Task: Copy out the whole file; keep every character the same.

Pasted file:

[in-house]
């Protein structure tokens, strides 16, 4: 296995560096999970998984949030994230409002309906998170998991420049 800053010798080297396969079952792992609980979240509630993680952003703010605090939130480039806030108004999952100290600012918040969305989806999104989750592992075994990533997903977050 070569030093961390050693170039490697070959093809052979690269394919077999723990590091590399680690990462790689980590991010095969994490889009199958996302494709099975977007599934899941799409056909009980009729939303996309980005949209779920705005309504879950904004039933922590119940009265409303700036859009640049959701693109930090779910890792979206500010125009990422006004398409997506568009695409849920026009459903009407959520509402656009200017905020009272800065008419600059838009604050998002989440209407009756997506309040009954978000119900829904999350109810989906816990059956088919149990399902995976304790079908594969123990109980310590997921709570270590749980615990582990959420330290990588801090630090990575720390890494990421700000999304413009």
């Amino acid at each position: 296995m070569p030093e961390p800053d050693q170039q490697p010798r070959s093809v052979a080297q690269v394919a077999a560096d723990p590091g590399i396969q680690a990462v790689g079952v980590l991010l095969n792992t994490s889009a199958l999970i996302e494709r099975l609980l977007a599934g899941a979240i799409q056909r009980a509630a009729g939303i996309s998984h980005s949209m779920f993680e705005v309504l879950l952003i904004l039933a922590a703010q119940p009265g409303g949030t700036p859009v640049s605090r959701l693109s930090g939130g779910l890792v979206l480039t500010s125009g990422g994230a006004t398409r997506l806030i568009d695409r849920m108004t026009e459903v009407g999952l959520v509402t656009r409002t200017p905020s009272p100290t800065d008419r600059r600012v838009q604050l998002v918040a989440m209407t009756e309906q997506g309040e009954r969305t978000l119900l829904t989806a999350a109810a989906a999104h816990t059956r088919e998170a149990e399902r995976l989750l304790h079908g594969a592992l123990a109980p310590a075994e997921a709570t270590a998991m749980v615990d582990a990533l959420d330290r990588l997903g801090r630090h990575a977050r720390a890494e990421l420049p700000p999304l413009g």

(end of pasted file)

[in-house]
């Protein structure tokens, strides 16, 4: 296995560096999970998984949030994230409002309906998170998991420049 800053010798080297396969079952792992609980979240509630993680952003703010605090939130480039806030108004999952100290600012918040969305989806999104989750592992075994990533997903977050 070569030093961390050693170039490697070959093809052979690269394919077999723990590091590399680690990462790689980590991010095969994490889009199958996302494709099975977007599934899941799409056909009980009729939303996309980005949209779920705005309504879950904004039933922590119940009265409303700036859009640049959701693109930090779910890792979206500010125009990422006004398409997506568009695409849920026009459903009407959520509402656009200017905020009272800065008419600059838009604050998002989440209407009756997506309040009954978000119900829904999350109810989906816990059956088919149990399902995976304790079908594969123990109980310590997921709570270590749980615990582990959420330290990588801090630090990575720390890494990421700000999304413009």
């Amino acid at each position: 296995m070569p030093e961390p800053d050693q170039q490697p010798r070959s093809v052979a080297q690269v394919a077999a560096d723990p590091g590399i396969q680690a990462v790689g079952v980590l991010l095969n792992t994490s889009a199958l999970i996302e494709r099975l609980l977007a599934g899941a979240i799409q056909r009980a509630a009729g939303i996309s998984h980005s949209m779920f993680e705005v309504l879950l952003i904004l039933a922590a703010q119940p009265g409303g949030t700036p859009v640049s605090r959701l693109s930090g939130g779910l890792v979206l480039t500010s125009g990422g994230a006004t398409r997506l806030i568009d695409r849920m108004t026009e459903v009407g999952l959520v509402t656009r409002t200017p905020s009272p100290t800065d008419r600059r600012v838009q604050l998002v918040a989440m209407t009756e309906q997506g309040e009954r969305t978000l119900l829904t989806a999350a109810a989906a999104h816990t059956r088919e998170a149990e399902r995976l989750l304790h079908g594969a592992l123990a109980p310590a075994e997921a709570t270590a998991m749980v615990d582990a990533l959420d330290r990588l997903g801090r630090h990575a977050r720390a890494e990421l420049p700000p999304l413009g």